Fannie, Freddie to Hand Securitization Business to New Firm
Fannie Mae and Freddie Mac will form a joint venture for securitizing home loans that could end up replacing the two government-controlled mortgage finance giants, their regulator said on Monday.
"The overarching goal is to create something of value that could either be sold or used by policymakers as a foundational element of the mortgage market of the future," Edward DeMarco, acting director of the Federal Housing Finance Agency, told the National Association for Business Economics.
Fannie Mae and Freddie Mac, which help finance about two-thirds of new U.S. homes loans, were seized by the government in 2008 as mortgage losses mounted. They have drawn nearly $190 billion from the U.S. Treasury to stay afloat.
DeMarco said the goal was to build a single infrastructure to support the mortgage credit business that could be privatized, merged into the government or function as a utility. The two companies would have to abandon their separate systems.
"We are on a path to replace the outdated proprietary operational systems of Fannie and Freddie," DeMarco told reporters on a conference call ahead of his speech. "It could be turned to some form of a market utility."
Democrats and Republicans on Capitol Hill agree that Fannie Mae and Freddie Mac should eventually be wound down, but have failed to find common ground on what should replace them. DeMarco's plan provides an interim structure for some of their business, but the ultimate decision remains in Congress' hands.
The new company will be structured as a joint venture that is owned by Fannie Mae and Freddie Mac, DeMarco told reporters as he laid out FHFA's plans for 2013.
He said the new venture was not expected to begin securitizing loans this year. Instead, the focus will be on creating the business and hiring staff. The company will have its own chief executive and board.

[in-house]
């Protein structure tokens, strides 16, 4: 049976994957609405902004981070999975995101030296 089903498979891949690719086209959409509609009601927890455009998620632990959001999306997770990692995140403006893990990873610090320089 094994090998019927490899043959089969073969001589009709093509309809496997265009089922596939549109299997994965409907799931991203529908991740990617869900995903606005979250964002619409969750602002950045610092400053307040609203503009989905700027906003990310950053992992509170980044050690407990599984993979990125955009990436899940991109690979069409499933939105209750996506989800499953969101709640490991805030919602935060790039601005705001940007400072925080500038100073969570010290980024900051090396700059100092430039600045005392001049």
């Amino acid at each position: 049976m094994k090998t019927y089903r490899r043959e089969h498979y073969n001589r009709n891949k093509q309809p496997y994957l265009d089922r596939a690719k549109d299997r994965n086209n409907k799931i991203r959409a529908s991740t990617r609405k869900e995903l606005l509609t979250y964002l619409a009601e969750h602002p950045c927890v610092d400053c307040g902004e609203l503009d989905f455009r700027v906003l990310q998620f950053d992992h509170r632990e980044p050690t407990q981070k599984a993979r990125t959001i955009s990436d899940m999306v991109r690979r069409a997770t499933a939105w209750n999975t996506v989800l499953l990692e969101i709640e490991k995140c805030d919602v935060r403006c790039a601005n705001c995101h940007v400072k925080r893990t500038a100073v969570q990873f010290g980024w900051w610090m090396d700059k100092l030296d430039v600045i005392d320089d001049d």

"It can achieve some economies of scale to hopefully reduce the cost to the taxpayers," said Mark Calabria, director of financial regulation studies at the Cato Institute. DeMarco "is trying merge the two companies, lay the groundwork for something different and ultimately nudge Congress to work on reform."
Fannie Mae and Freddie Mac do not make loans. Instead, they provide financing to banks and lenders by purchasing mortgages, which they either keep on their books or package as securities which they then sell to investors with a guarantee.
The two companies have helped ensure a liquid mortgage market, a role that would fall to the new joint venture.
Shrinking Fannie and Freddie
DeMarco also said Fannie Mae and Freddie Mac would have to shrink their multifamily home loan business by 10 percent.
In addition, they will have to try and complete transactions that do not rely on a full government backstop. FHFA will require the companies to sell at least $30 billion in mortgage-backed securities in 2013 in which the private sector would bear some of the risk of losses.
"What we're looking for is to have some portion of the risk sold off to private owners and that way reduce the exposure of the taxpayer," DeMarco said.
The companies will also be required to reduce the less liquid portion of their mortgage portfolios by 5 percent next year on top of an existing mandate that requires them to shrink their overall portfolios by 15 percent each year.
Fannie Mae and Freddie Mac suffered years of losses after the U.S. housing bubble burst, but have returned to profitability thanks to an improving housing market and success in reducing their portfolios of poorly performing loans.
Even though the loans they have backed recently are performing well, DeMarco noted that the market was still "reliant on federal support, with very little private capital standing in front of the federal government's risk exposure."